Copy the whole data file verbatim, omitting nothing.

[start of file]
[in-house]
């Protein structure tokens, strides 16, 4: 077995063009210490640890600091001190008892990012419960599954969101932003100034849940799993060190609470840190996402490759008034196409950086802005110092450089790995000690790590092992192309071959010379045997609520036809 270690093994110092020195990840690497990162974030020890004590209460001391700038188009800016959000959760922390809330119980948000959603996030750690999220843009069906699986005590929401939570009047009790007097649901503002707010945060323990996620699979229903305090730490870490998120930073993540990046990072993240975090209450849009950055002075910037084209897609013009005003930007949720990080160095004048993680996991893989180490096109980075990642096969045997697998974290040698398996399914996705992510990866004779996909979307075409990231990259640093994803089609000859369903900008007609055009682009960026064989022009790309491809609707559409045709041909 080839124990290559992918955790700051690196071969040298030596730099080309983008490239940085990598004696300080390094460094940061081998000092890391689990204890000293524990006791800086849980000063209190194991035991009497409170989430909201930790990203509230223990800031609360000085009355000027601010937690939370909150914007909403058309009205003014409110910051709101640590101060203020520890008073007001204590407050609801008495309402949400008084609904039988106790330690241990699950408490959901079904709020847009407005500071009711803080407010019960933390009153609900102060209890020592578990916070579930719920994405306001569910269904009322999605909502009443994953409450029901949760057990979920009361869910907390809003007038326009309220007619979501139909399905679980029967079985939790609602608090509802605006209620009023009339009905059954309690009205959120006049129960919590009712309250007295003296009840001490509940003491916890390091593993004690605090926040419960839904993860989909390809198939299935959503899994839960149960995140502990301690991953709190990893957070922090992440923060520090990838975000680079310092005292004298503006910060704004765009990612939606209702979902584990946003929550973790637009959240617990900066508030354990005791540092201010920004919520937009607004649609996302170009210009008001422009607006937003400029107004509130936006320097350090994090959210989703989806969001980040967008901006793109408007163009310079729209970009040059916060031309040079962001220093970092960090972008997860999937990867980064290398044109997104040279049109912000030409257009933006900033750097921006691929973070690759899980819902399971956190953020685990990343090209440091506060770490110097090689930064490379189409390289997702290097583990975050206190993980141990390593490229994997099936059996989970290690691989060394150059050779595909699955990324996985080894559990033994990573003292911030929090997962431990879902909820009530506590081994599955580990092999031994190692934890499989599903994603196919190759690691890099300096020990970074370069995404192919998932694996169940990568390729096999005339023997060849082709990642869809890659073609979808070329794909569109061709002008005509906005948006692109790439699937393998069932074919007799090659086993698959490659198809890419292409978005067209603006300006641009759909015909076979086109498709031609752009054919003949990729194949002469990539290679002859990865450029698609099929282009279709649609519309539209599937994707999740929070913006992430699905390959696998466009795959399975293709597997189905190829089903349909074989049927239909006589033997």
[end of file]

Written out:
[in-house]
């Protein structure tokens, strides 16, 4: 077995063009210490640890600091001190008892990012419960599954969101932003100034849940799993060190609470840190996402490759008034196409950086802005110092450089790995000690790590092992192309071959010379045997609520036809 270690093994110092020195990840690497990162974030020890004590209460001391700038188009800016959000959760922390809330119980948000959603996030750690999220843009069906699986005590929401939570009047009790007097649901503002707010945060323990996620699979229903305090730490870490998120930073993540990046990072993240975090209450849009950055002075910037084209897609013009005003930007949720990080160095004048993680996991893989180490096109980075990642096969045997697998974290040698398996399914996705992510990866004779996909979307075409990231990259640093994803089609000859369903900008007609055009682009960026064989022009790309491809609707559409045709041909 080839124990290559992918955790700051690196071969040298030596730099080309983008490239940085990598004696300080390094460094940061081998000092890391689990204890000293524990006791800086849980000063209190194991035991009497409170989430909201930790990203509230223990800031609360000085009355000027601010937690939370909150914007909403058309009205003014409110910051709101640590101060203020520890008073007001204590407050609801008495309402949400008084609904039988106790330690241990699950408490959901079904709020847009407005500071009711803080407010019960933390009153609900102060209890020592578990916070579930719920994405306001569910269904009322999605909502009443994953409450029901949760057990979920009361869910907390809003007038326009309220007619979501139909399905679980029967079985939790609602608090509802605006209620009023009339009905059954309690009205959120006049129960919590009712309250007295003296009840001490509940003491916890390091593993004690605090926040419960839904993860989909390809198939299935959503899994839960149960995140502990301690991953709190990893957070922090992440923060520090990838975000680079310092005292004298503006910060704004765009990612939606209702979902584990946003929550973790637009959240617990900066508030354990005791540092201010920004919520937009607004649609996302170009210009008001422009607006937003400029107004509130936006320097350090994090959210989703989806969001980040967008901006793109408007163009310079729209970009040059916060031309040079962001220093970092960090972008997860999937990867980064290398044109997104040279049109912000030409257009933006900033750097921006691929973070690759899980819902399971956190953020685990990343090209440091506060770490110097090689930064490379189409390289997702290097583990975050206190993980141990390593490229994997099936059996989970290690691989060394150059050779595909699955990324996985080894559990033994990573003292911030929090997962431990879902909820009530506590081994599955580990092999031994190692934890499989599903994603196919190759690691890099300096020990970074370069995404192919998932694996169940990568390729096999005339023997060849082709990642869809890659073609979808070329794909569109061709002008005509906005948006692109790439699937393998069932074919007799090659086993698959490659198809890419292409978005067209603006300006641009759909015909076979086109498709031609752009054919003949990729194949002469990539290679002859990865450029698609099929282009279709649609519309539209599937994707999740929070913006992430699905390959696998466009795959399975293709597997189905190829089903349909074989049927239909006589033997």